On Tue, Feb 17, 2009 at 12:27:58PM +0000, Stuart wrote:

> 2009/2/17 Paul M Foster <pa...@quillandmouse.com>:
> > On Mon, Feb 16, 2009 at 08:34:22PM +0000, Stuart wrote:
> >
> > <snip>
> >
> >> This is your problem, you're not understanding where the paths are
> >> being resolved. Apache has absolutely no involvement in resolving
> >> relative paths in your HTML files to absolute URLs. The browser does
> >> this. All you need to do is use absolute URLs and everything will work
> >> fine. By absolute, in case you don't know, I mean starting with a /
> >> and being "from" the document root in the web server.
> >
> > FWIW, I've been doing computers since before the CP/M days
> > (pre-pre-DOS), so I do know the difference between absolute and relative
> > paths.
> FWIW I've been "doing" computers for a long time also, and am well
> aware of CP/M. Based on what you said it didn't appear that you did
> know the difference, but I apologise for the mistake. I'm sure if you
> look at the URLs being requested by the browser it should be pretty
> clear that it's simply adding the paths you have in your HTML to the
> end of the existing URL. The fact that you didn't appear to have seen
> that informed my assumption.

Well, the only way I know this is to look at the Apache logs. I was
getting a lot of 3xx and 4xx errors (which don't show up directly in the
browser), and looking at the requests, it appears that the browser is
indeed dictating the place to find images, etc., based on the odd URL.

> > I'm a little doubtful about the browser specifying things like the URLs
> > for links within a HTML page. However, this would explain why there are
> > separate entries for image fetches in the Apache logs, occurring after
> > the main page has been requested. Do you have some reference for this?
> > I'd like to read more about the server-client interaction in depth.
> I couldn't find any references so I wrote a quick overview of what the
> process is. Note that this is over-simplified but should get the basic
> process across.
> * Browser connects to the HTTP server on www.google.com and requests /
> * Server resolves / to a resource, commonly an HTML file, PHP script
> or whatever, processes it if necessary and sends the output back to
> the browser.
> * Browser receives the HTML content, parses it, builds a list of
> referenced URLs (images, scripts, stylesheets, etc)
> * Browser normalises each referenced URL according to a fairly simple
> set of rules...
>       If the URL is not already in the form scheme://...
>               If the URL does not start with a /
>                       // The URL is relative to the current location
>                       If current_url ends with /
>                               URL = current_url + URL
>                       Else
>                               URL = dirname(current_url) + '/' + URL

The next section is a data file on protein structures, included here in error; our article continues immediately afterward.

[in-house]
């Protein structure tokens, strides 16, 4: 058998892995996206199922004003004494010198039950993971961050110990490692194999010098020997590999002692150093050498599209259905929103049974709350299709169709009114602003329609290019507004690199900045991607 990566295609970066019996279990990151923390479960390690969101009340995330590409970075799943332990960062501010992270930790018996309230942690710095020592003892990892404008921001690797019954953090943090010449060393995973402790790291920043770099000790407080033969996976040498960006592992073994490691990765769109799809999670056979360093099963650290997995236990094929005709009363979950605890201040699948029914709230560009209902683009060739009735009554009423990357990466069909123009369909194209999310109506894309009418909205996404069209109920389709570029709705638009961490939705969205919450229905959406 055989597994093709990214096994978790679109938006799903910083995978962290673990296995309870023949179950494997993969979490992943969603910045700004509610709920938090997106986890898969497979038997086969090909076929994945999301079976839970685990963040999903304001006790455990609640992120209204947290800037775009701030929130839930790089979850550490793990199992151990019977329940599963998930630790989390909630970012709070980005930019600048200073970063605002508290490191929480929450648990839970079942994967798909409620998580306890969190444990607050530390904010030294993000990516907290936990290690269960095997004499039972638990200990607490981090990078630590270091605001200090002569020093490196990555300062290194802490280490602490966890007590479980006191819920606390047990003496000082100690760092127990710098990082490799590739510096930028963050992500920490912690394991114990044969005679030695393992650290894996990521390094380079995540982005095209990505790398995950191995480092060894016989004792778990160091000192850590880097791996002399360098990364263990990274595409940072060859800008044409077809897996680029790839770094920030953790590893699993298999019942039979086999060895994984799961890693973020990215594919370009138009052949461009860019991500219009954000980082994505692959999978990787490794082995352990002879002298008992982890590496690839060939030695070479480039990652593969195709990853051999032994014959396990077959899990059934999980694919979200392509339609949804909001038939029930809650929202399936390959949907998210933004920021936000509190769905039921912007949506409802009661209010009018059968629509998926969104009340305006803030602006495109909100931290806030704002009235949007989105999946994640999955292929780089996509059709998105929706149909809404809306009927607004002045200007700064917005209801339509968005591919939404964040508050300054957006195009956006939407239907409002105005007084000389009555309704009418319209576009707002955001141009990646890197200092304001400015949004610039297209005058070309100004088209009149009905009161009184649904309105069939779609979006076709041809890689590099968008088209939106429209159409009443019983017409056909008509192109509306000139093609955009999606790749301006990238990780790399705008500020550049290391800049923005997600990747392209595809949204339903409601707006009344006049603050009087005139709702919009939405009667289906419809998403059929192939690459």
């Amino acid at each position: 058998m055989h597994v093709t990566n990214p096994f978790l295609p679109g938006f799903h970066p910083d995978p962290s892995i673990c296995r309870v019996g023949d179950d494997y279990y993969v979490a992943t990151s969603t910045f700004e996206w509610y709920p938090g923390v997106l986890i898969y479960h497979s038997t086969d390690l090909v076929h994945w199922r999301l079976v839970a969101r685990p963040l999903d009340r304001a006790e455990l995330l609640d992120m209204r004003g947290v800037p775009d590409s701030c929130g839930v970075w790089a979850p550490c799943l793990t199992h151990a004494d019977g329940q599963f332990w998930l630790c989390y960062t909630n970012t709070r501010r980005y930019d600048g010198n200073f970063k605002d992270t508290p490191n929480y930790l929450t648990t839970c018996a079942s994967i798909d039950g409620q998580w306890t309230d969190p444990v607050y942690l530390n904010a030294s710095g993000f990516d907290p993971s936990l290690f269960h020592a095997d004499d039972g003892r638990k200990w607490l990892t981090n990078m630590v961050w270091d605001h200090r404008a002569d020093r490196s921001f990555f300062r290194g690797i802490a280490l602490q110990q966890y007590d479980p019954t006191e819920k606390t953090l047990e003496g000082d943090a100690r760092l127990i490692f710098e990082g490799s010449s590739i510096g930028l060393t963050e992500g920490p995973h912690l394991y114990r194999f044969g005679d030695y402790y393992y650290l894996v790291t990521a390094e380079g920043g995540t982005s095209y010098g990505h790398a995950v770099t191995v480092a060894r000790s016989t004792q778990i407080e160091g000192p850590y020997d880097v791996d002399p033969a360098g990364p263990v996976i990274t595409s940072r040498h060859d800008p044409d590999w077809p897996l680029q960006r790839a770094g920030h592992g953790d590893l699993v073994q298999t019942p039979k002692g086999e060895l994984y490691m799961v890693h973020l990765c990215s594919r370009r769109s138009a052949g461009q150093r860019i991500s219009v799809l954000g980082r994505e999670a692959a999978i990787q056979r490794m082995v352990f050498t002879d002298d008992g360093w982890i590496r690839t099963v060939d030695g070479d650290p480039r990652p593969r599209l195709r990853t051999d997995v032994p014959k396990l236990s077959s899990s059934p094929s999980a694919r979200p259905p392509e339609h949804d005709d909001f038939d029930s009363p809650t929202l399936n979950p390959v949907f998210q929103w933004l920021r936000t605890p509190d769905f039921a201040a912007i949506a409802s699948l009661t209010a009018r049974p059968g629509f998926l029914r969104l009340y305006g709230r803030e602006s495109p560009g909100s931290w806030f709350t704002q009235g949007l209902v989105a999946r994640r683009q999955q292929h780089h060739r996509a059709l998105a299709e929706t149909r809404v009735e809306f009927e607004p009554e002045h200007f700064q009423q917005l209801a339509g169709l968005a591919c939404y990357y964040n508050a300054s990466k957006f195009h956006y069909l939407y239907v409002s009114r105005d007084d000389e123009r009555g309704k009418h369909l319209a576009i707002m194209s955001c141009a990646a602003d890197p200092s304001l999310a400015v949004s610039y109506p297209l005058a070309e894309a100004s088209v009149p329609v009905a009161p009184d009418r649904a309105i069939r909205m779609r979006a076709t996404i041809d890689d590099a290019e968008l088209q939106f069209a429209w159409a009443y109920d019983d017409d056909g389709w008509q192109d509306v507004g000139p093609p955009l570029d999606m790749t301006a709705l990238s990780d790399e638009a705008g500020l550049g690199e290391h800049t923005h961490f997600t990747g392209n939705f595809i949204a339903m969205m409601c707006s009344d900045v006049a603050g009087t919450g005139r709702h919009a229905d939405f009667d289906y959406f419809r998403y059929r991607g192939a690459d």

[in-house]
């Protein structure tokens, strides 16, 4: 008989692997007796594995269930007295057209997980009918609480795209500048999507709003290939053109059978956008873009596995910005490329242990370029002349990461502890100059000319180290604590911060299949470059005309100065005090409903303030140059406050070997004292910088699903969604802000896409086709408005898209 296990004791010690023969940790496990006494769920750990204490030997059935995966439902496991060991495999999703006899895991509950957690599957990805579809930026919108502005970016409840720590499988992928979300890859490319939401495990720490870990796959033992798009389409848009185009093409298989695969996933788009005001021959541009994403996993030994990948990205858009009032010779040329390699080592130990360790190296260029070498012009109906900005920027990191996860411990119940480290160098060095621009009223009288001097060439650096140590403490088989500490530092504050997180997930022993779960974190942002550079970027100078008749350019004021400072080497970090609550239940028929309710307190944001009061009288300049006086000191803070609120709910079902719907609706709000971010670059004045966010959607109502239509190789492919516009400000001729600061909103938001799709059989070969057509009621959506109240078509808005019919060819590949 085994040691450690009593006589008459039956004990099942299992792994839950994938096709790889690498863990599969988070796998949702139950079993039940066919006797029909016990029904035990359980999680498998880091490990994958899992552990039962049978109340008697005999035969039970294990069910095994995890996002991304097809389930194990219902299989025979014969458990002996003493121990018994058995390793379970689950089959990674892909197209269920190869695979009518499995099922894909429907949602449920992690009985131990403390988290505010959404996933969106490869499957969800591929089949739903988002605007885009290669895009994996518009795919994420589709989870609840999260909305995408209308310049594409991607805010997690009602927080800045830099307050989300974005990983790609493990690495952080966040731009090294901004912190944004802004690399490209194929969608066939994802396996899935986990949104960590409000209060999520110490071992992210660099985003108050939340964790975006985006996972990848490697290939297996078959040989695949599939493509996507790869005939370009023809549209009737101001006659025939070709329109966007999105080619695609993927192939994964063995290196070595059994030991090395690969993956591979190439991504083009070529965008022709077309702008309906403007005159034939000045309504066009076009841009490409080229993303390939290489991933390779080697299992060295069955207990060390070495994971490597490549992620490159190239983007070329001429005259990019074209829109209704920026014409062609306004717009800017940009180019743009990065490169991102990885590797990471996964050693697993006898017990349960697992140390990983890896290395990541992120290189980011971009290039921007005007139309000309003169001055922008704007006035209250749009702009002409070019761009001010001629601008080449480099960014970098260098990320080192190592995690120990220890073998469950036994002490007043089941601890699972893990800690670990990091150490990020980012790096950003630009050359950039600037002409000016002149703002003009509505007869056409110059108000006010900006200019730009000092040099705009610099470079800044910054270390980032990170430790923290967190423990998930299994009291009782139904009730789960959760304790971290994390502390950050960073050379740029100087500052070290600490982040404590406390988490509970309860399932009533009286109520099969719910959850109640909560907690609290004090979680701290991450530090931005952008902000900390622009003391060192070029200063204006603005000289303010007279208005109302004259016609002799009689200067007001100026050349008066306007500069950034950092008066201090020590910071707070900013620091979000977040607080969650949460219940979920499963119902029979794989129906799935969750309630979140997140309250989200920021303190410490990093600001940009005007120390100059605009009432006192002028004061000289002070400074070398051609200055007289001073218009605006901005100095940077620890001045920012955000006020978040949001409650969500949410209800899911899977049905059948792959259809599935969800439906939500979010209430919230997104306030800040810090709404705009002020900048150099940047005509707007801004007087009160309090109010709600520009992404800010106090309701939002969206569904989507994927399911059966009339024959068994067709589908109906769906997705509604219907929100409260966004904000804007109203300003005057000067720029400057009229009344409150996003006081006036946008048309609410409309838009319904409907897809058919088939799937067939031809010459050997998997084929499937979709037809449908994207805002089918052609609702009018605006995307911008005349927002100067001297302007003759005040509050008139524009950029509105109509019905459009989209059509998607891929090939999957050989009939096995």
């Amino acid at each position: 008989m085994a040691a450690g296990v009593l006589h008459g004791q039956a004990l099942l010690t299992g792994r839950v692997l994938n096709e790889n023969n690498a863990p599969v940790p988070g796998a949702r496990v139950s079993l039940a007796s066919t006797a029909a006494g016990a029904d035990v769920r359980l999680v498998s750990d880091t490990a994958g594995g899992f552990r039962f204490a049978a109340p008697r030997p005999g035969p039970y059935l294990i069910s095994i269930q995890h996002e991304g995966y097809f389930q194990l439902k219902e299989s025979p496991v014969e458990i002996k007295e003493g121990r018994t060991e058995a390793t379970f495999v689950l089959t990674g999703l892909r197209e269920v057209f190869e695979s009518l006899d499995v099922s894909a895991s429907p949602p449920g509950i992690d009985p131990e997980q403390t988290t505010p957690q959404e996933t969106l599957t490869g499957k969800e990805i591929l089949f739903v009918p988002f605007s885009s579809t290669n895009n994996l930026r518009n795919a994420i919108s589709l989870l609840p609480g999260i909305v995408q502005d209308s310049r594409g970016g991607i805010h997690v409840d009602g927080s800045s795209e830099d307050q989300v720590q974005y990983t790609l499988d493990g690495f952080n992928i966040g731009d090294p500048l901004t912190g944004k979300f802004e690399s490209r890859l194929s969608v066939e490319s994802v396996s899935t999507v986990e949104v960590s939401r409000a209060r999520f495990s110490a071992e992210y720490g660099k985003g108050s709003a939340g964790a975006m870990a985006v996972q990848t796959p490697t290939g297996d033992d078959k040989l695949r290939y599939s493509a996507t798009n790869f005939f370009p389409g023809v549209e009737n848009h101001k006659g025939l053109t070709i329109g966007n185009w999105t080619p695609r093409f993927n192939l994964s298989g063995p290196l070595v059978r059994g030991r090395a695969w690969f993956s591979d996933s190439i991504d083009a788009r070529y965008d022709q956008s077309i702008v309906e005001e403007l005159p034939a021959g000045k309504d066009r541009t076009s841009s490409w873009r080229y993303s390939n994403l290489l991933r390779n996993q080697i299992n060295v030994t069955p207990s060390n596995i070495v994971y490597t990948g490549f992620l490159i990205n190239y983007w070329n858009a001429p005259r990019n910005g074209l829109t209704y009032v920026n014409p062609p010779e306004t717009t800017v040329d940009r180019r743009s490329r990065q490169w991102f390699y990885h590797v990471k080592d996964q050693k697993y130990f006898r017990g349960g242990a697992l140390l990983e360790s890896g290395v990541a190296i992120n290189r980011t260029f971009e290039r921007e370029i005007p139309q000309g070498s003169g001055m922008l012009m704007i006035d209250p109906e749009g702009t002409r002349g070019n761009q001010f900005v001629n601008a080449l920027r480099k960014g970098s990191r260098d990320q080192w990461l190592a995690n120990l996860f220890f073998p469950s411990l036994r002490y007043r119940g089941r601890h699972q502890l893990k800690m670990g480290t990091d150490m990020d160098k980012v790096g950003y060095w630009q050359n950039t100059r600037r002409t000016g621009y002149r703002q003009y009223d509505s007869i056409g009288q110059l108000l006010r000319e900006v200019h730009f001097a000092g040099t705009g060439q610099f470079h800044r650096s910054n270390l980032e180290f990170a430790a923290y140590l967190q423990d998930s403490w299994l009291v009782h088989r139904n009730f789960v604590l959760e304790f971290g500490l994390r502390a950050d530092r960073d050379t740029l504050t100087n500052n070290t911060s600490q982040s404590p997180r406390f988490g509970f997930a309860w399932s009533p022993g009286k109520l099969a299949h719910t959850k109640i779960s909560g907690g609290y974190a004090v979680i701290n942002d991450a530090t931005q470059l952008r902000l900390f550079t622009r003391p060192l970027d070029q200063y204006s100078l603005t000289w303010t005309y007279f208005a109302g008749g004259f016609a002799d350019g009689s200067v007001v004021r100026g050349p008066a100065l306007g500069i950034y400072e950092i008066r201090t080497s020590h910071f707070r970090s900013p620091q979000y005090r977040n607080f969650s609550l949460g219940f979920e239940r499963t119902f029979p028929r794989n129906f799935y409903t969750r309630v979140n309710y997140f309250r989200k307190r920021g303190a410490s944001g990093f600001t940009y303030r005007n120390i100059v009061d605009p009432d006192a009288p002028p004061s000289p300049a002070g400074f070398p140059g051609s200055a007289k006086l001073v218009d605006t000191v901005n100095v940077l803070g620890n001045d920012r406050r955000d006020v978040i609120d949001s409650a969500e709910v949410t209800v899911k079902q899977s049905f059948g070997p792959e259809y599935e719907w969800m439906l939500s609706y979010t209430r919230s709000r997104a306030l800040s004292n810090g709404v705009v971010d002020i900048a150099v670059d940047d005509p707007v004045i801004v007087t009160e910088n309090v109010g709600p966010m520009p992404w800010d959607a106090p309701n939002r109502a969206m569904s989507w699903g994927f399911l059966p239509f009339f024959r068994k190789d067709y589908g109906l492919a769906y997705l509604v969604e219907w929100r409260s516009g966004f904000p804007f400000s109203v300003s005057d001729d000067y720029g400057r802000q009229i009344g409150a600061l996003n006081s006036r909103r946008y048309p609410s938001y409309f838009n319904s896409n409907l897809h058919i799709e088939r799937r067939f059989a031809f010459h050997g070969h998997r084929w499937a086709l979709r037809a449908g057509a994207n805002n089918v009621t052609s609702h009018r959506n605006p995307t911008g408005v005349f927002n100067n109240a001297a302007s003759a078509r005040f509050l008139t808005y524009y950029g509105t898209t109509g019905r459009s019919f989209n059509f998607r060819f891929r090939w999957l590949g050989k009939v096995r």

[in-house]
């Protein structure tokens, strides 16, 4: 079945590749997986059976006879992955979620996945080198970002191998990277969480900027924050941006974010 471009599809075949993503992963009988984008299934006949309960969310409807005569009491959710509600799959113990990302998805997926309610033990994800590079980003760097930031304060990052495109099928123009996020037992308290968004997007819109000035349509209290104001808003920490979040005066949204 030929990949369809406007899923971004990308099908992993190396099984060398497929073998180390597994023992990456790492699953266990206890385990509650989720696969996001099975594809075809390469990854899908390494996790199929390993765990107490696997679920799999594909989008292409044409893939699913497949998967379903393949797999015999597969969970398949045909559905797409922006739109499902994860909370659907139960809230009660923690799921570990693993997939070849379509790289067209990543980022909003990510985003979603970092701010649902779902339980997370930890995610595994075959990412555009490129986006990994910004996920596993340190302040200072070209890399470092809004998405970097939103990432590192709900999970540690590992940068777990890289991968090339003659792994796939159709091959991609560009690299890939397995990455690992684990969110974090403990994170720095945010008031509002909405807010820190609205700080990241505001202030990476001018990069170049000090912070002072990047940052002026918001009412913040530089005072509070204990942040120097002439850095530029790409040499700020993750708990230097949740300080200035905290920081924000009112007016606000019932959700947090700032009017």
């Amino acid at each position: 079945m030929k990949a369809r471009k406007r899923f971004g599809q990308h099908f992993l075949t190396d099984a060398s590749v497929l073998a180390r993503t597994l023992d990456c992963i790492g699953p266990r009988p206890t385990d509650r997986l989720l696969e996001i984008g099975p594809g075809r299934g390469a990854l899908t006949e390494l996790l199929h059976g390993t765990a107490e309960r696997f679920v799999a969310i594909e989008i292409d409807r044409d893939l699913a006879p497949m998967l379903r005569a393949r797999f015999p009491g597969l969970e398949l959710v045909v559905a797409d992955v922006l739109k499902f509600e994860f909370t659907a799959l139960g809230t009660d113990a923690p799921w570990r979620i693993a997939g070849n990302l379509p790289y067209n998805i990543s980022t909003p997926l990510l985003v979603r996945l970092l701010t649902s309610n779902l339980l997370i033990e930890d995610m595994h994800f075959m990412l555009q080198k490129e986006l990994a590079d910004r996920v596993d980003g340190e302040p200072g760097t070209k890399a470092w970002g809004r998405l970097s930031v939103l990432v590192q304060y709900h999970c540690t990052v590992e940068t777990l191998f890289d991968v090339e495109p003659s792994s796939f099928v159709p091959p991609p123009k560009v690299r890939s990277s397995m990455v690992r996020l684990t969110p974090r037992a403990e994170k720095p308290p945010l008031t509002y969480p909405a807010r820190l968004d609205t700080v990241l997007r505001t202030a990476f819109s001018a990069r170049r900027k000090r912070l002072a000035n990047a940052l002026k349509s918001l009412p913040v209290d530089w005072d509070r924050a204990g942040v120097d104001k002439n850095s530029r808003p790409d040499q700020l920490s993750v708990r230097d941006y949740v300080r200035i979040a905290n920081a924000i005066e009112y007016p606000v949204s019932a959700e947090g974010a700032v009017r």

>                       Fi
>               Else
>                       // The URL is absolute on the current domain
>                       // current_domain is everything needed to hit the
>                       same web server,
> so scheme://[[username]:passw...@]domain.com
>                       URL = current_domain + URL
>               Fi
>       Else
>               // URL is already absolute, including the scheme, domain
>               name, etc
>       Fi
> * Browser then (usually) fires off a couple of threads to request the
> additional URLs, renders the page and executes any scripts it
> contains.
> The server has absolutely no involvement in resolving referenced URLs
> to complete URLs - this is all done by the browser. HTTP is stateless
> to the extreme, meaning that each request gets a single resource, even
> if they're done through the same connection.
> Hope that makes it clearer.

Thanks for the summary.


> >
> > So specifying absolute links might be a bit much. I'm not happy with the
> > way DW handles this stuff, but I have to strike a balance between my
> > vim-handcoding-command-line method and my wife's
> > click-and-drag-gotta-be-GUI method.
> We've covered this in the other thread. I can't speak for DW since
> I've only ever used it as a text editor, and even then only when
> forced, but I would be surprised if you couldn't tell it to generate
> absolute URLs. Something I do know is that you can set it up to
> automatically deploy to a separate virtual host on your development
> server, but based on the other thread you've already made a decision
> on how to solve your problem.

I leave Dreamweaver issues to my wife. She maintains she can manually
type in the link URLs, but that's really not a good ongoing paradigm.
Now, if Dreamweaver had a config setting that said, "Make all URLs
absolute", I'd say that's the best resolution.


Paul M. Foster

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